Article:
Fraud examiners come in all shapes and sizes. They include private investigators, law enforcement personnel, paralegals and insurance investigators. Internal auditors and independent auditors may also focus on fraud detection. Bank examiners, government investigators and forensic accountants perform fraud investigation functions. The field is still expanding, and a wide variety of jobs exist for the professional who is fascinated by fraud and white-collar crime.
It can be difficult for young professionals to break into the field. Many new graduates request forensic accounting positions, although companies seek professionals with several years of experience in fraud examination. With intense competition for available positions, a strong resume related to fraud examination is more important than ever.
The shortage of accounting faculty is a hot topic in academia and professional circles. Some call it a crisis.
INSIGHT – The Magazine of the Illinois CPA Society – January/February 2007
By Sheryl Nance-Nash
Over the next three years, US and Canadian universities will need to hire 942 new PhDs, but will have only 621 graduates to choose from. Which brings to light a simple truth: The number of graduating PhDs are insufficient to replace the number of professors who are due to retire over the next decade, according to research conducted by the American Accounting Association.
“This is terribly serious,” says Paul Sharman, president and CEO of the Institute o Management Accountants, (IMA) based in Montvale, New Jersey. “There are 50 percent fewer PhDs in academia than there were 10 years ago; and given the number of PhD students now, that number will likely be halved in another decade,” he contends. “The problem is growing increasingly acute.”
In late November, I announced that I had been appointed to the Board of Advisors of Pyramid Scheme Alert (PSA). PSA is an organization dedicated to educating consumers about multi-level marketing companies and pyramid schemes. While MLMs are technically legal in the United States, the vast majority of them are nothing more than product-based pyramid schemes which depend upon an endless chain of recruitment of new members.
I bring to the Board of Advisors my expertise as a fraud investigator, as well as in-depth knowledge of Mary Kay Cosmetics, a multi-level marketing company that’s been around for over 40 years. The founder of PSA, Robert FitzPatrick, is very selective in his appointments. Those who are on the board must have expertise relevant to MLMs and the mission of the organization. I’m honored to be a part of such a credentialed group.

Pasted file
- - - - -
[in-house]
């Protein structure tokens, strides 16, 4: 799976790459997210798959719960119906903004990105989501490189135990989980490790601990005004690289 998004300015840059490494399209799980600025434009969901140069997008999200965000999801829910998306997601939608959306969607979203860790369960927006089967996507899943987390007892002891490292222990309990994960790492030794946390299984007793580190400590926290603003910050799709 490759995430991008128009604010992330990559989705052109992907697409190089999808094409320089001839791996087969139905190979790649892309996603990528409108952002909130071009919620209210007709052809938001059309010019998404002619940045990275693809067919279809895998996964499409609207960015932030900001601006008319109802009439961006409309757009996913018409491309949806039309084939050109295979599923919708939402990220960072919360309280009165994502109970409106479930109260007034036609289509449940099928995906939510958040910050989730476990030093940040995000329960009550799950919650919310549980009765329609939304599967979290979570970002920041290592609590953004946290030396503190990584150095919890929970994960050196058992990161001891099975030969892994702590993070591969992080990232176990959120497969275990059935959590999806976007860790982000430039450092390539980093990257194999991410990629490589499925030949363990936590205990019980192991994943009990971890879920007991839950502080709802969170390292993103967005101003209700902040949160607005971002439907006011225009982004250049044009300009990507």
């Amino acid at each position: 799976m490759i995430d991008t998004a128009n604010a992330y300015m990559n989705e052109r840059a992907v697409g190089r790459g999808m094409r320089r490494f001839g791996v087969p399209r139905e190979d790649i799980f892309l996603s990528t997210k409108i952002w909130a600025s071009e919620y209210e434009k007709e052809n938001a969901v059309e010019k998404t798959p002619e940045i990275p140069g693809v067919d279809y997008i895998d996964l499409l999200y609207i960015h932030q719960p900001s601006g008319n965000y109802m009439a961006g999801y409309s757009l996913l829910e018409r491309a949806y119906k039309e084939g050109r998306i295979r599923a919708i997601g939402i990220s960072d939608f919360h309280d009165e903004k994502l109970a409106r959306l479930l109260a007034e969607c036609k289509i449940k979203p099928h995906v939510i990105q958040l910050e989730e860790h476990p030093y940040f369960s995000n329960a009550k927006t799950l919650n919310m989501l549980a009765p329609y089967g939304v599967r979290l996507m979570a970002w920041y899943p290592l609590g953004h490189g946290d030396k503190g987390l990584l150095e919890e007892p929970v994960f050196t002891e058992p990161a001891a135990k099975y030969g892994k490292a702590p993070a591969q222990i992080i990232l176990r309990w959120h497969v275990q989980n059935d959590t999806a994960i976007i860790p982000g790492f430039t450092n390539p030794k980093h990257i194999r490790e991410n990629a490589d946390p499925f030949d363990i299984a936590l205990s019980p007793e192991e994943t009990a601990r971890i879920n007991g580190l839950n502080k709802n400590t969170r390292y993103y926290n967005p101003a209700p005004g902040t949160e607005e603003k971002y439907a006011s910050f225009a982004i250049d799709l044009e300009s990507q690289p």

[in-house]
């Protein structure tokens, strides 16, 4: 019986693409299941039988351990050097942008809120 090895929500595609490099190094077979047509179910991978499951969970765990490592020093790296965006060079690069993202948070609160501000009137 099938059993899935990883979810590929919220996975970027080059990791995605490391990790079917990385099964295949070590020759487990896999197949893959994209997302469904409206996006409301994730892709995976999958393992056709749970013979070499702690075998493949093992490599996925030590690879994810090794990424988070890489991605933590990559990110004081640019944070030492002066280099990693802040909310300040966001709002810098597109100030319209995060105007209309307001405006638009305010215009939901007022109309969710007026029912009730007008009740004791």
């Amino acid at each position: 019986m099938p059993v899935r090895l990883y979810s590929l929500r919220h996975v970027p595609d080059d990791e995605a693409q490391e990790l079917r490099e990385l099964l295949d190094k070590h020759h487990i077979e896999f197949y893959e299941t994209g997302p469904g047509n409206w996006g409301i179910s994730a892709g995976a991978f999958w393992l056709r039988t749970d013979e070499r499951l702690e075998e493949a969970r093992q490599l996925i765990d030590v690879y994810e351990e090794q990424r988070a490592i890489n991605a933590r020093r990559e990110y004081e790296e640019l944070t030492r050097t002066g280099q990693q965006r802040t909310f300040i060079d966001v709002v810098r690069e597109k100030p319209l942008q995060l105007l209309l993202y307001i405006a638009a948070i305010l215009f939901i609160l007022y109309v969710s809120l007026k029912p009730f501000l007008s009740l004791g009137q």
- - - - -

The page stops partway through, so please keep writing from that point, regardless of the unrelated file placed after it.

I’ve been working to pull together information on Mary Kay for PSA. Mary Kay Inc. has been flying under the radar for years! The company has generally enjoyed a good reputation in the business community. Mary Kay Ash was well-respected because she was a shrewd businesswoman who developed this company from the ground up. Unfortunately, that has overshadowed the abusive nature of the business opportunity. People haven’t recognized that the MLM system utilized by Mary Kay is very profitable to the corporation itself, but very detrimental to the individual business owners.
PSA never really considered Mary Kay to be a company that they should look into. It just wasn’t “out there” as a recruiting scheme or product-based pyramid scheme. That’s where I come in. I’m putting together materials on the pay plan and recruiting, as well as some of the “official” and “unofficial” materials distributed by Mary Kay and its representatives.
My website Pink Truth strives to educate consumers and potential recruits about the grim reality of this pyramid scheme. I present daily posts about realities of Mary Kay, examining the real earnings of representatives, why the plan is abusive, and how millions of women a year are conned into putting money into this losing proposition.
State Farm policyholders Norman and Genevieve Broussard of Biloxi, Mississippi have been awarded $2.5 million in punitive damages in their case against State Farm Fire and Casualty Co. The judge in the case also awarded the couple $223,292 for damage caused to their home by Hurricane Katrina.
The lawsuit was started because State Farm refused to pay for any damage to the Broussards’ home, which was completely leveled in the storm. State Farm said that the home was destroyed by an uninsured storm surge, while the Broussards claimed that is was destroyed by a tornado during the hurricane.
On Tuesday, Apple unveiled its plans for the iPhone, which is to be distributed starting in June. On Wednesday, Cisco filed suit in U.S. District Court in San Francisco, seeking an injunction to prevent Apple from using the name. If successful, Apple could be forced to drop the name iPhone from its product.
Cisco says the company has owned the trademark on “iPhone” since 2000 when it acquired InfoGear Technology Corp., the original owner of the trademark. The company says its Linksys unit uses the iPhone name on a family of phones which uses voice over Internet protocol (VOIP).